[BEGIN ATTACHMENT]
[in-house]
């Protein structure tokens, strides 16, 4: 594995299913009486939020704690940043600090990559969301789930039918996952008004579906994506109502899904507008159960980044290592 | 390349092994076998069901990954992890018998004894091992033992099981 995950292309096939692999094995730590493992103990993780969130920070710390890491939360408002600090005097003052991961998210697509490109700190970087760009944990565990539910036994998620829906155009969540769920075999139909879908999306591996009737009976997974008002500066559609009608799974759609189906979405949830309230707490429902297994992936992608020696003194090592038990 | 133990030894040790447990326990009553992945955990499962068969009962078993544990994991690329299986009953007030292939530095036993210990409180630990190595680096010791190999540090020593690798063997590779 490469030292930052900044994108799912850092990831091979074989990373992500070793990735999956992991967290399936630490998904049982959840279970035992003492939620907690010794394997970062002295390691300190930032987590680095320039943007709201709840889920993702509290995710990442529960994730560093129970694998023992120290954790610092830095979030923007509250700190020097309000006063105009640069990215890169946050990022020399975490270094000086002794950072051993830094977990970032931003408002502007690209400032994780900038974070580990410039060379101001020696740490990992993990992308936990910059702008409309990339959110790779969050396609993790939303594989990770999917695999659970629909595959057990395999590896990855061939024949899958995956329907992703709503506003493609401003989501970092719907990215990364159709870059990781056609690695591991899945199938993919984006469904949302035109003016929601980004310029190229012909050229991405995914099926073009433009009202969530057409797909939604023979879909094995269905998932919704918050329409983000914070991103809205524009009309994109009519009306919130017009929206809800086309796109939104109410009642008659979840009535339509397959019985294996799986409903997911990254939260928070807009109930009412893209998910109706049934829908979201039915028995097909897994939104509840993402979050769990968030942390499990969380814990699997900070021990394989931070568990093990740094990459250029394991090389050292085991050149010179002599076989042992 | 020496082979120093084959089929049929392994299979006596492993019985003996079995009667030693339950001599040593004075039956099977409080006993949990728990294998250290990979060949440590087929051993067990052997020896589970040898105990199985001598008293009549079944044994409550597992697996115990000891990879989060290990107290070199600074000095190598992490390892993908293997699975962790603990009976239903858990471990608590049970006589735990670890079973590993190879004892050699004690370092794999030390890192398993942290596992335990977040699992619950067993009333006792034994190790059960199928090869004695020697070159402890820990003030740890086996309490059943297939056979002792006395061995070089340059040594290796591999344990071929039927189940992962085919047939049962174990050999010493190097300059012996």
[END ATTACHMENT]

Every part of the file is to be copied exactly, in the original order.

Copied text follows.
[in-house]
């Protein structure tokens, strides 16, 4: 594995299913009486939020704690940043600090990559969301789930039918996952008004579906994506109502899904507008159960980044290592 | 390349092994076998069901990954992890018998004894091992033992099981 995950292309096939692999094995730590493992103990993780969130920070710390890491939360408002600090005097003052991961998210697509490109700190970087760009944990565990539910036994998620829906155009969540769920075999139909879908999306591996009737009976997974008002500066559609009608799974759609189906979405949830309230707490429902297994992936992608020696003194090592038990 | 133990030894040790447990326990009553992945955990499962068969009962078993544990994991690329299986009953007030292939530095036993210990409180630990190595680096010791190999540090020593690798063997590779 490469030292930052900044994108799912850092990831091979074989990373992500070793990735999956992991967290399936630490998904049982959840279970035992003492939620907690010794394997970062002295390691300190930032987590680095320039943007709201709840889920993702509290995710990442529960994730560093129970694998023992120290954790610092830095979030923007509250700190020097309000006063105009640069990215890169946050990022020399975490270094000086002794950072051993830094977990970032931003408002502007690209400032994780900038974070580990410039060379101001020696740490990992993990992308936990910059702008409309990339959110790779969050396609993790939303594989990770999917695999659970629909595959057990395999590896990855061939024949899958995956329907992703709503506003493609401003989501970092719907990215990364159709870059990781056609690695591991899945199938993919984006469904949302035109003016929601980004310029190229012909050229991405995914099926073009433009009202969530057409797909939604023979879909094995269905998932919704918050329409983000914070991103809205524009009309994109009519009306919130017009929206809800086309796109939104109410009642008659979840009535339509397959019985294996799986409903997911990254939260928070807009109930009412893209998910109706049934829908979201039915028995097909897994939104509840993402979050769990968030942390499990969380814990699997900070021990394989931070568990093990740094990459250029394991090389050292085991050149010179002599076989042992 | 020496082979120093084959089929049929392994299979006596492993019985003996079995009667030693339950001599040593004075039956099977409080006993949990728990294998250290990979060949440590087929051993067990052997020896589970040898105990199985001598008293009549079944044994409550597992697996115990000891990879989060290990107290070199600074000095190598992490390892993908293997699975962790603990009976239903858990471990608590049970006589735990670890079973590993190879004892050699004690370092794999030390890192398993942290596992335990977040699992619950067993009333006792034994190790059960199928090869004695020697070159402890820990003030740890086996309490059943297939056979002792006395061995070089340059040594290796591999344990071929039927189940992962085919047939049962174990050999010493190097300059012996």